Keller: Race relations not showing improvement once dreamt

Published 12:07 am Wednesday, March 30, 2016

I grew up when segregation was accepted as the law of the land.

Today, with the vision of Dr. Martin Luther King Jr. and the support of people like Presidents John Kennedy and Lyndon Johnson, Mayor Moon Landrieu and many people of all races, the Civil Rights Act became law.

It seemed like that would be the beginning of what Dr. King envisioned. 

During his most famous speech in 1963 at the Lincoln Memorial, Dr. King expressed his vision for America in these now famous words: “I have a dream that one day on the red hills of Georgia, the sons of former slaves and the sons of former slave-owners will be able to sit down together at the table of brotherhood.

“I have a dream that one day even the State of Mississippi, a state sweltering with the heat of injustice and oppression, will be transformed into an oasis of freedom and justice.

“I have a dream that my four little children will one day live in a nation where they will not be judged by the color of their skin but by the content of their character. I have a dream … of that day when all of God’s children, black men and white men, Jews and Gentiles, Protestants and Catholics, will be able to join hands and sing the words of the old Negro spiritual, ‘Free at last! Free at last! Thank God Almighty, we are free at last!”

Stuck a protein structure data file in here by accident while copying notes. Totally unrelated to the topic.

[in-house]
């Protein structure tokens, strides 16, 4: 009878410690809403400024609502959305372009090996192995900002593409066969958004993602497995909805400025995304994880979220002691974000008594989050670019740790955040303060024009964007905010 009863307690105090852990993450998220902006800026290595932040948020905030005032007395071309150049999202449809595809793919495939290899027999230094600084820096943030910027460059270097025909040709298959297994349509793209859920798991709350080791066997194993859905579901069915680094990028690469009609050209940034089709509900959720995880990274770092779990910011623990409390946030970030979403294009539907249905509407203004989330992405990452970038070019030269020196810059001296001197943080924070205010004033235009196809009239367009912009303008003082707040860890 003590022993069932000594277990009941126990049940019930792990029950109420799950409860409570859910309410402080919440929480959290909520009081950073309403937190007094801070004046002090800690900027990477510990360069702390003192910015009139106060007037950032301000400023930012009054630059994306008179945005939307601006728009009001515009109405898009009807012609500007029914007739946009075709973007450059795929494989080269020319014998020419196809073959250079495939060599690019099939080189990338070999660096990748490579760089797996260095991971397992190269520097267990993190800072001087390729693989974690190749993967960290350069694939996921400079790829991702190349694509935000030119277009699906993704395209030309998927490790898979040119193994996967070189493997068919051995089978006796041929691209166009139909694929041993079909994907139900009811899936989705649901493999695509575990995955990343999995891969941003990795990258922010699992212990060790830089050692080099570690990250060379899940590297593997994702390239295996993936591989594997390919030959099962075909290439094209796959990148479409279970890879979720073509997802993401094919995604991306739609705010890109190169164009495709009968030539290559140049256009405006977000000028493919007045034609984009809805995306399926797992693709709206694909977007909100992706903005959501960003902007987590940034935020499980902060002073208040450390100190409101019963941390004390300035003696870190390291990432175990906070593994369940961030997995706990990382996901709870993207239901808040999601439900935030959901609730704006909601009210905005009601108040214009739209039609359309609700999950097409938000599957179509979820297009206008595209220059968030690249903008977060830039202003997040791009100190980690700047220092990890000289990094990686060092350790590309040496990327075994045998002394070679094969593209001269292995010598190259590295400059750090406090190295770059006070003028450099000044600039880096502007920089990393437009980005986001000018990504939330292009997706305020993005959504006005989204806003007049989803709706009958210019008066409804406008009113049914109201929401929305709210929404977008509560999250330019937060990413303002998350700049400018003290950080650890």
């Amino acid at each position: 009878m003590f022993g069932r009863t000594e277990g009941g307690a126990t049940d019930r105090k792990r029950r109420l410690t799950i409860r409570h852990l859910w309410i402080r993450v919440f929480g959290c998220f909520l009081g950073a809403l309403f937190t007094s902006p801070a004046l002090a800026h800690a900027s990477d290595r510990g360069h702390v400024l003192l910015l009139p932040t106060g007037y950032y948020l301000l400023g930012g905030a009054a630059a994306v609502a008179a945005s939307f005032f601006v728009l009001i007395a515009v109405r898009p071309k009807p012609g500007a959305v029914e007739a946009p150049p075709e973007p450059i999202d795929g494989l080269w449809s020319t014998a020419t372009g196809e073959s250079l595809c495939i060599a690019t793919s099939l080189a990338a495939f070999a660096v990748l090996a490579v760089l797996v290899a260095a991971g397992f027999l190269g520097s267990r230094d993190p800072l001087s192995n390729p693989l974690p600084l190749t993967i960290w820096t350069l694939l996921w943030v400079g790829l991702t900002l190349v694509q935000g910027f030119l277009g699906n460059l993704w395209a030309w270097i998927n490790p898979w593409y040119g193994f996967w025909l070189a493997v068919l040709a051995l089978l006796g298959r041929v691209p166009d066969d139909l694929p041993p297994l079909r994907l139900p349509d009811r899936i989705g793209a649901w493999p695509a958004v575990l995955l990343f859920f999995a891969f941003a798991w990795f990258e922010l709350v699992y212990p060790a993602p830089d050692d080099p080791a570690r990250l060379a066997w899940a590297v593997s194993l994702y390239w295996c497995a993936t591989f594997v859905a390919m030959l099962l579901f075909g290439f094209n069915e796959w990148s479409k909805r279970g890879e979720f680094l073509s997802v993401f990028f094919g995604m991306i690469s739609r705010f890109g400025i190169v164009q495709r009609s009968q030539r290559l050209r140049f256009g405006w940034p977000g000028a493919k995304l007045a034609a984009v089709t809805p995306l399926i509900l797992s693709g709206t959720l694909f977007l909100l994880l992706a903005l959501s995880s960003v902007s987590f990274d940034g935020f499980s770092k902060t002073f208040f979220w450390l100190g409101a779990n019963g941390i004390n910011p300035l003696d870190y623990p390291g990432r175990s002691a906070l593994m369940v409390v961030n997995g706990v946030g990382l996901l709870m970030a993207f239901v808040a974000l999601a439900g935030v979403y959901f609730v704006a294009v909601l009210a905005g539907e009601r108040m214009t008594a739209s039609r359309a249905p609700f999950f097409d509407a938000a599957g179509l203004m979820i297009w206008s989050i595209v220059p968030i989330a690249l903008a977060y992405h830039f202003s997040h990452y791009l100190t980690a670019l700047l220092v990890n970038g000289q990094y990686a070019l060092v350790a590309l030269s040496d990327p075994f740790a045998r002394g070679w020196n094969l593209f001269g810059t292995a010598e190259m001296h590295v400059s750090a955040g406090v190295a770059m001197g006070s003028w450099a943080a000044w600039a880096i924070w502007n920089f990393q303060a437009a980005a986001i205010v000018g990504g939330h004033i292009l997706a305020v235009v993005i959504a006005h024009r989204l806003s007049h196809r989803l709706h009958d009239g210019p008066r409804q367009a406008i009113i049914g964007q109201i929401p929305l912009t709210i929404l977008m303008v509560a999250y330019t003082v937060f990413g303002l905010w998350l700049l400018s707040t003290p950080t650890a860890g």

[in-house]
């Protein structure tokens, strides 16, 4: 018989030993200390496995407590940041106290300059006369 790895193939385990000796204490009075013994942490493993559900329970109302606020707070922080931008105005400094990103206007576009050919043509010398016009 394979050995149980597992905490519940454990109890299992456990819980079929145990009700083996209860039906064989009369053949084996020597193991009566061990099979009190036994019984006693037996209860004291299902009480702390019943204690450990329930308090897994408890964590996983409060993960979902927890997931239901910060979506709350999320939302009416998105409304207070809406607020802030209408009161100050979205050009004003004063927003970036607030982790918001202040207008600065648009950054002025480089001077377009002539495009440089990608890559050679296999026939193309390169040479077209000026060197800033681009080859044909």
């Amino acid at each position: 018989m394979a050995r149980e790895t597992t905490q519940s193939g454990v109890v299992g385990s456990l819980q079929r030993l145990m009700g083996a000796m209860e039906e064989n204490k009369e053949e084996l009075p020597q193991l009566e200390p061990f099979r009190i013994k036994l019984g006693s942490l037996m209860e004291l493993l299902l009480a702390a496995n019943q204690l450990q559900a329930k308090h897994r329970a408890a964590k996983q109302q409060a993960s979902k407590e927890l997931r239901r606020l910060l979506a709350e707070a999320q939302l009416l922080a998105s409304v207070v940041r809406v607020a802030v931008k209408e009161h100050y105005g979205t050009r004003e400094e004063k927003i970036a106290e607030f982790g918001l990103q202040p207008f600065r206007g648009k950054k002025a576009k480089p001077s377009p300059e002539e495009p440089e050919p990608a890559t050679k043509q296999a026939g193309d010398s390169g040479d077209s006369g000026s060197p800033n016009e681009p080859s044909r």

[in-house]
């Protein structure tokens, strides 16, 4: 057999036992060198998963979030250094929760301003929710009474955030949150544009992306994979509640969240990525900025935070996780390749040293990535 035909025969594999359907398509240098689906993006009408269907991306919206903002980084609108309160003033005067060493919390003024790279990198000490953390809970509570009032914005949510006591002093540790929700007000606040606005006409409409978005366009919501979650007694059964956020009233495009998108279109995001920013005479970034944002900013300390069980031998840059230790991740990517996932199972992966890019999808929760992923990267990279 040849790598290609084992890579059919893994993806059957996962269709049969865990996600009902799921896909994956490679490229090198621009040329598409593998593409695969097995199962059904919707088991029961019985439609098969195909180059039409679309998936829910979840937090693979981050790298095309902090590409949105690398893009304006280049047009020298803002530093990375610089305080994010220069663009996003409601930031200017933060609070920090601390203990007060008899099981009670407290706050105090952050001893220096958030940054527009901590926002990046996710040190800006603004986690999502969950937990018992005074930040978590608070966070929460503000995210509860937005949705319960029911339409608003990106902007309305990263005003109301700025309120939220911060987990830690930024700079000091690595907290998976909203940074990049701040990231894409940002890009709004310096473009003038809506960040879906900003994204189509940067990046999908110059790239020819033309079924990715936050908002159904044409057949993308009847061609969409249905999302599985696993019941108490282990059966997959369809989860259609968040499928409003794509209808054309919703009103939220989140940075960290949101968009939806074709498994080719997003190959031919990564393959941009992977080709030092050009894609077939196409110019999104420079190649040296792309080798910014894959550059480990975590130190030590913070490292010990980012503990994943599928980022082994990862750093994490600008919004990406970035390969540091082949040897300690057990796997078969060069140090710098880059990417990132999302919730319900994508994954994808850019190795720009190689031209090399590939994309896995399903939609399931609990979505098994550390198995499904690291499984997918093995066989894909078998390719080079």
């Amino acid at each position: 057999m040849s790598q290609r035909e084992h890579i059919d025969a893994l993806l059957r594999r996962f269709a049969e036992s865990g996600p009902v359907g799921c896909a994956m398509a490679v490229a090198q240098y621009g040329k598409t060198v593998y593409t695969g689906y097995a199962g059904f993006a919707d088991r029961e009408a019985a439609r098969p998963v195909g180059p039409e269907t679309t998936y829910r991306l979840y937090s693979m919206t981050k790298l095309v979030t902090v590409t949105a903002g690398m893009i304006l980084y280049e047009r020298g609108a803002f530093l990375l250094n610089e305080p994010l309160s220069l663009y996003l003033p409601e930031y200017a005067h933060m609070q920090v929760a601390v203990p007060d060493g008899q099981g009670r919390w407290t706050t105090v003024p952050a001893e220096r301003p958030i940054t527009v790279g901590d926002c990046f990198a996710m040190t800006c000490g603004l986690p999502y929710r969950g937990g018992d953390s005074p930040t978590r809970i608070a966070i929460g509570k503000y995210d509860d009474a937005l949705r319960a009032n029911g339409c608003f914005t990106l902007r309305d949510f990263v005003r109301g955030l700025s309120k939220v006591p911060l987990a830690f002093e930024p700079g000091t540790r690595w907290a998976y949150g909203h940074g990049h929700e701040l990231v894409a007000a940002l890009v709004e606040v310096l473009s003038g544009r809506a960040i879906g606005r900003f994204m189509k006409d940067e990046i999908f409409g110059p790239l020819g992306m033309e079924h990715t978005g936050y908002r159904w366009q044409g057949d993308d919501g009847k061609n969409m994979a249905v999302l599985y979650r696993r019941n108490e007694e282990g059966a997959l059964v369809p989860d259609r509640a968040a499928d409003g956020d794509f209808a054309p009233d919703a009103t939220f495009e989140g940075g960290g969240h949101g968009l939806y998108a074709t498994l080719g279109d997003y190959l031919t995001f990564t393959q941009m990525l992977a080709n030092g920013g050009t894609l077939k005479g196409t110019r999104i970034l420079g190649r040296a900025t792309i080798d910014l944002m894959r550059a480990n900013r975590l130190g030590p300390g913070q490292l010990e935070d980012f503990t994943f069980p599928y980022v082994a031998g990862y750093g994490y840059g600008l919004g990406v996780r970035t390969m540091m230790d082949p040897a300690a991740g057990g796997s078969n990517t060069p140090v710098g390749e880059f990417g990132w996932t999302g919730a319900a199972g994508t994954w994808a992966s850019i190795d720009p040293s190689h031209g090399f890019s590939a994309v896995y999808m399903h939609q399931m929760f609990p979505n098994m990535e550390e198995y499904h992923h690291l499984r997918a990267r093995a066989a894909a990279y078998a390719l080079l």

With these famous, inspiring words are race relations any better today than 30 or 40 years ago?

I think not! 

I can’t relate to being a slave or a slave-owner, but as an American, I’m concerned race relations today are worse than at any time since the signing of the Civil Rights Bill.

Is there a solution to the hatred and prejudices we are now experiencing?

Only when we, as a supposedly Christian nation, realize that God’s Spirit has no color, will we see the vision of Dr. King become a lifestyle in America.

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